The wet spring offered only a tiny window for planting, so when North Dakota farmer Paul Ivesdal fell ill with the coronavirus he knew the timing couldn’t be worse.
The 63-year-old man knew if he didn’t recover quickly and plant his crop of wheat, barley, canola and flax, it could mean an end to his decades of farming 2,300 acres (930 hectares) just south of the Canadian border. But his condition deteriorated and, due to the bad weather, even his neighbours had no time to help.
“We didn’t get some crop in,” Ivesdal said. “It just got too late and started raining again.”
That’s when Farm Rescue stepped in. When Ivesdal was rushed to a hospital where he spent eight days on a ventilator, volunteers from the non-profit planted his crops and made sure his farm would endure.
Ivesdal spent the summer in rehabilitation, regaining the strength and ability to walk, and he said he tires more easily than before, but that he plans to continue working the land.
“If we wouldn’t have got what we did, I don’t know if I would have kept on farming,” he said. “I’d like to farm for a couple more years but if it wouldn’t have been for them we might have just decided to quit.”
The founder of Farm Rescue, Bill Gross, is a North Dakota native who grew up on a farm, but he did not follow in his parents footsteps. Gross went to college, became a pilot and has flown Boeing 747s for United Parcel Service for 27 years.
But in 2005, he launched Farm Rescue, inspired by the 1980s farm crisis that forced his parents to sell land and most of their cattle. He travelled to farm shows where he set up a card table and asked for donations. With help from a John Deere dealership, he bought a tractor and that first year provided assistance for 10 farming families.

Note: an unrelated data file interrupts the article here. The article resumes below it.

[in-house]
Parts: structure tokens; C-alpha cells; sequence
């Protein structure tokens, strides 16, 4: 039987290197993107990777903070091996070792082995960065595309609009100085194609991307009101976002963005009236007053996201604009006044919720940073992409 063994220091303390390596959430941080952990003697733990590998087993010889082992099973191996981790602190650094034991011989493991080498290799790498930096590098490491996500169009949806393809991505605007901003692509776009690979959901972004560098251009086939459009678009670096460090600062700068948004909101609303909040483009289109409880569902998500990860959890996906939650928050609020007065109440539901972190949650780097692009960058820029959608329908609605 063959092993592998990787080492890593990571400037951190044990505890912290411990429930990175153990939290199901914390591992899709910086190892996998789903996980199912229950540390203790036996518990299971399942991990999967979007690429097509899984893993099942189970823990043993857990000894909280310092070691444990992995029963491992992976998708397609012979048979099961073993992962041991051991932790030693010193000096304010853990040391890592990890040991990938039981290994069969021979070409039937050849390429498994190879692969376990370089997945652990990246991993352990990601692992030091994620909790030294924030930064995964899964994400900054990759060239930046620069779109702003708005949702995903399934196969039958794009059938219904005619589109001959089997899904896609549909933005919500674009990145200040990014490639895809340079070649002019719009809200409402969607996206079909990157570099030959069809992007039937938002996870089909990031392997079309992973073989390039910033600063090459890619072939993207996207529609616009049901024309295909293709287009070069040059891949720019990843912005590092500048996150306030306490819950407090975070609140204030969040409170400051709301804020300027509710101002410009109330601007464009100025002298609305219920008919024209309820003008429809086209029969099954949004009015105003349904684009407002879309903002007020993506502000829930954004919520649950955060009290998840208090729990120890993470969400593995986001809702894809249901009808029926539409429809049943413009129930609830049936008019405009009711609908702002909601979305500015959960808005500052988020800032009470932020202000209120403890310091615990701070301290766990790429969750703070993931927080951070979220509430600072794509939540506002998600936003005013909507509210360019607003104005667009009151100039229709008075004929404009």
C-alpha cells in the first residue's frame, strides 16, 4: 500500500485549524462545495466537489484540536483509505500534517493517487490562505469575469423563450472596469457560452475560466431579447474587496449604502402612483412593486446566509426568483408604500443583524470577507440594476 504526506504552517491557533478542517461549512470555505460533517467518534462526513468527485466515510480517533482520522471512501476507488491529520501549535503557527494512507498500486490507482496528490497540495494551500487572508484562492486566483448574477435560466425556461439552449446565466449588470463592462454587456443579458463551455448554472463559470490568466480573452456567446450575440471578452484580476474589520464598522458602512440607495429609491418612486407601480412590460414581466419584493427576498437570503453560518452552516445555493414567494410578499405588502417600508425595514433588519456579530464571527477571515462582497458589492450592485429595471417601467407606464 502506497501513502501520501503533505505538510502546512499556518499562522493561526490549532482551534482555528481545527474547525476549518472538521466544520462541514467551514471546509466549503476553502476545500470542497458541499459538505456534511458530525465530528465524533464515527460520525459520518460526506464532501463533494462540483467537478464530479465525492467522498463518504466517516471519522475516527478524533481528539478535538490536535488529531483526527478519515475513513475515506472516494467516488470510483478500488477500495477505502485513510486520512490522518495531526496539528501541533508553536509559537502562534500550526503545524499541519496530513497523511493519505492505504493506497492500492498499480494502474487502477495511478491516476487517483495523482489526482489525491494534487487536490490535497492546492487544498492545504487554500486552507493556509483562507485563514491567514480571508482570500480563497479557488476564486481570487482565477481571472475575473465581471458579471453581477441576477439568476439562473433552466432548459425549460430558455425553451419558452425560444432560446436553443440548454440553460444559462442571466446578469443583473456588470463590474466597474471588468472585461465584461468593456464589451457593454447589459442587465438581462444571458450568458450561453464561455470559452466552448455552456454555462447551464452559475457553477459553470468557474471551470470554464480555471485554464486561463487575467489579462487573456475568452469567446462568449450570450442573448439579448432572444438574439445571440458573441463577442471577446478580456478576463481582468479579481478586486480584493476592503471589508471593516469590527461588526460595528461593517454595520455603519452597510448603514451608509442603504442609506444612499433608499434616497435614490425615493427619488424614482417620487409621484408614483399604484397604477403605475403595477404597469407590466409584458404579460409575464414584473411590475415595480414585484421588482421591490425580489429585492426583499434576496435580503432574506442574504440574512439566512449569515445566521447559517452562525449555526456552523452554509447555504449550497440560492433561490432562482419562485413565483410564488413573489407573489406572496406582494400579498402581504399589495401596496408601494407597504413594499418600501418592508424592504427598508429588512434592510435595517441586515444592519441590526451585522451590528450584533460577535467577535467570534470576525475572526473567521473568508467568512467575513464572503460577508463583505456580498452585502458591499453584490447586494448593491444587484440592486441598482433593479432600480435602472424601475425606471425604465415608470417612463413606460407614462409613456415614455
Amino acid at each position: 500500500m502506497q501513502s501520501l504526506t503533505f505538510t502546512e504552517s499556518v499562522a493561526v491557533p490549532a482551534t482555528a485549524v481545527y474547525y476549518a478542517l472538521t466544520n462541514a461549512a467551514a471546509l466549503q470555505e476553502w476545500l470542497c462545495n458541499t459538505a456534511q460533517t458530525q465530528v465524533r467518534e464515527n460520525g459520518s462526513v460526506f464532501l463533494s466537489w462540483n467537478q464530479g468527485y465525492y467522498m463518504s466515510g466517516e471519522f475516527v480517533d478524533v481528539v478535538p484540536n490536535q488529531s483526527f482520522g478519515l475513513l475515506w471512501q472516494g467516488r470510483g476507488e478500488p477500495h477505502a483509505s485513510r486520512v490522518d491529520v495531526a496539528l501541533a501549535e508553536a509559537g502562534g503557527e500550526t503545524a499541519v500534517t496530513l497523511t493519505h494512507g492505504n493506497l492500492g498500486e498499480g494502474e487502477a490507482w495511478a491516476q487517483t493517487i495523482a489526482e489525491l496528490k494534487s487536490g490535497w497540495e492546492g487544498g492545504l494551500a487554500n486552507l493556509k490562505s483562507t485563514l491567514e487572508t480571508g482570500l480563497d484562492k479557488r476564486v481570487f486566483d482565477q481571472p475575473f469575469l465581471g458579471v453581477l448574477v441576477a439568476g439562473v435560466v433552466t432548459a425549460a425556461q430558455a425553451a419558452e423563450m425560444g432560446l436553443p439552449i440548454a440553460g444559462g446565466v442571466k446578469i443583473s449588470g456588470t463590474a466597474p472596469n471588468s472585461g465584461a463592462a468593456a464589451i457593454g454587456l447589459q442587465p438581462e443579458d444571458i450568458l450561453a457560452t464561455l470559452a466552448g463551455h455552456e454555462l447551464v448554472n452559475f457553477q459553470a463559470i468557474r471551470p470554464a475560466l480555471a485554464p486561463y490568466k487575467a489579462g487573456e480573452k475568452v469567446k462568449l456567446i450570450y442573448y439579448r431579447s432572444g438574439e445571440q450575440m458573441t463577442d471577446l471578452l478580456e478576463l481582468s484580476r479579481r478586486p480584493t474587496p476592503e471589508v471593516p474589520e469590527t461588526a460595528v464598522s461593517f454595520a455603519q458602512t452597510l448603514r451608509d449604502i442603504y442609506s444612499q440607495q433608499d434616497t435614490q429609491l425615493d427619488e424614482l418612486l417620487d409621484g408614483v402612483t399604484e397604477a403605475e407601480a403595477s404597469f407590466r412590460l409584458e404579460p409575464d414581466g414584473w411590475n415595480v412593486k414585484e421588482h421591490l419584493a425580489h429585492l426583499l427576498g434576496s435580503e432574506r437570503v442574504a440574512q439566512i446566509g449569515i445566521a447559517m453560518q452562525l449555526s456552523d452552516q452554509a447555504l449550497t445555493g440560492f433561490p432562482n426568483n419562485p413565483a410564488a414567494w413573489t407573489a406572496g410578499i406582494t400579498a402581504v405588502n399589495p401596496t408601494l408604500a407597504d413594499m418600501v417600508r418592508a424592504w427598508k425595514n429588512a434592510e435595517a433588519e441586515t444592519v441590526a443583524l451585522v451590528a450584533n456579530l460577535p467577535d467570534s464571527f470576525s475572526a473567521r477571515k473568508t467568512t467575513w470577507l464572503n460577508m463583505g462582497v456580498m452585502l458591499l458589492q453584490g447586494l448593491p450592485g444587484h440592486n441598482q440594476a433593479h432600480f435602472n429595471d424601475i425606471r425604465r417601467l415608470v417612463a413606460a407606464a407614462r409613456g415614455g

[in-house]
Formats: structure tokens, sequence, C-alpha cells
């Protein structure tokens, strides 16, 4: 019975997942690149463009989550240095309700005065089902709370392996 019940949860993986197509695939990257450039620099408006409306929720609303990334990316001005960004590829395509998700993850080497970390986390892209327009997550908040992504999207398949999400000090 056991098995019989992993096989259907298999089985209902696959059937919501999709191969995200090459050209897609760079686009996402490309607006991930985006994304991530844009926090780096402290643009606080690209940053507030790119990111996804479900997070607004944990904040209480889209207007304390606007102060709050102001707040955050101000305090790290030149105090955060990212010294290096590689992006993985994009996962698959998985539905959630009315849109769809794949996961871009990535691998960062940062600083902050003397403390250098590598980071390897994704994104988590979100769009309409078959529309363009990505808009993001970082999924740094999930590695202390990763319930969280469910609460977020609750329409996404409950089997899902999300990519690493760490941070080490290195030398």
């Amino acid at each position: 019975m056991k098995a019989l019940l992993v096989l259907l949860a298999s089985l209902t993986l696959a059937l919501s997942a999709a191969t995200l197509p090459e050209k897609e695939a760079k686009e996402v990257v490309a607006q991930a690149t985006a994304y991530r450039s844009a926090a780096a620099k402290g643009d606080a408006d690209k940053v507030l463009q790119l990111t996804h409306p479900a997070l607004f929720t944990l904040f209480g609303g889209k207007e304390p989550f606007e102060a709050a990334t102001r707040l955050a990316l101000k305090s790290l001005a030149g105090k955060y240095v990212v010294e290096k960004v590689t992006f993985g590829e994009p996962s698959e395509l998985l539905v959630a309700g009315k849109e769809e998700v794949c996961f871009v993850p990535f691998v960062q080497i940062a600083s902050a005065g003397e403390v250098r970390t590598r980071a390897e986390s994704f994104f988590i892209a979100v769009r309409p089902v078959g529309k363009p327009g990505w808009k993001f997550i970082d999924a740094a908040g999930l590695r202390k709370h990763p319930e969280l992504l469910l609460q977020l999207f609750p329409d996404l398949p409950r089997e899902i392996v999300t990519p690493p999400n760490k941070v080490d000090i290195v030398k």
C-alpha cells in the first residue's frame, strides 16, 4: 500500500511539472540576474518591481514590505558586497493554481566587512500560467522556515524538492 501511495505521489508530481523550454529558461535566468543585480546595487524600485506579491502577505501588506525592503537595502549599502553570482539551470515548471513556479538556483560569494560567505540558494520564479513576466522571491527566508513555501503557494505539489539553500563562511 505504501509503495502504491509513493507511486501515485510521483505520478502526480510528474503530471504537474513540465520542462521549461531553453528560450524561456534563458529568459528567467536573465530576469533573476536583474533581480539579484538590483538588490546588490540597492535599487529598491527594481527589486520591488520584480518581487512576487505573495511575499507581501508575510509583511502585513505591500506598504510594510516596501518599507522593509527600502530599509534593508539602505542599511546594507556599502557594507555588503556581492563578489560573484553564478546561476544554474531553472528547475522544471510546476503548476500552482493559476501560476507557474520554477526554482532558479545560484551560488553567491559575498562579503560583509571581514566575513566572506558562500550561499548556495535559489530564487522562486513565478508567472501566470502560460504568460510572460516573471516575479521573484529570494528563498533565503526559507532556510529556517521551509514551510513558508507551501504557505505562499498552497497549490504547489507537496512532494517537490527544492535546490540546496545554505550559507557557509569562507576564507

Over the years, individual donors and big companies, such as Deere & Company and Chevrolet trucks, have stepped up, and Farm Rescue now has 1,000 volunteers nationwide.
“My heart never left the farming community,” Gross said.
The group has given assistance to about 700 farm families in the last 15 years in North Dakota, South Dakota, Montana, Minnesota, Iowa, Nebraska and Kansas. The group usually helps farmers beset by injuries, illness or natural disasters, but volunteers have this year been helping those taken out of commission by COVID-19.
“We’ve helped several farmers that have had COVID, including some who have been on a ventilator for three or four weeks and have survived and are back farming now,” Gross said.
The pandemic has rippled through the farm economy, leading to yet more bankruptcies.
“It’s affected farmers drastically. They were already at what I feel was the breaking point,” Gross said. “There’s been persistently low commodity prices, natural disasters and now COVID, and then when you add a major injury or illness to the challenges they already faced, it just can be overwhelming to them … financially and emotionally.”
Farmers and ranchers can apply for help from Farm Rescue by filing out an online application, and some are referred to the organization by concerned friends. Gross said many farmers initially resist the offer of assistance.
“They’re prideful, hard-working people and typically don’t want to ask for help,” Gross said. “Sometimes it takes convincing only because, God bless them, they always feel that there is someone else that needs the help more than them.”
The group is planning a country music benefit concert on Dec. 9, to be streamed live on YouTube from the Brooklyn Bowl in Nashville and featuring performers including Dustin Lynch, Maddie & Tae, Mickey Guyton, Travis Denning and Tyler Farr. Viewers can watch the event for free, but all donations will go to Farm Rescue.
David Pitt, The Associated Press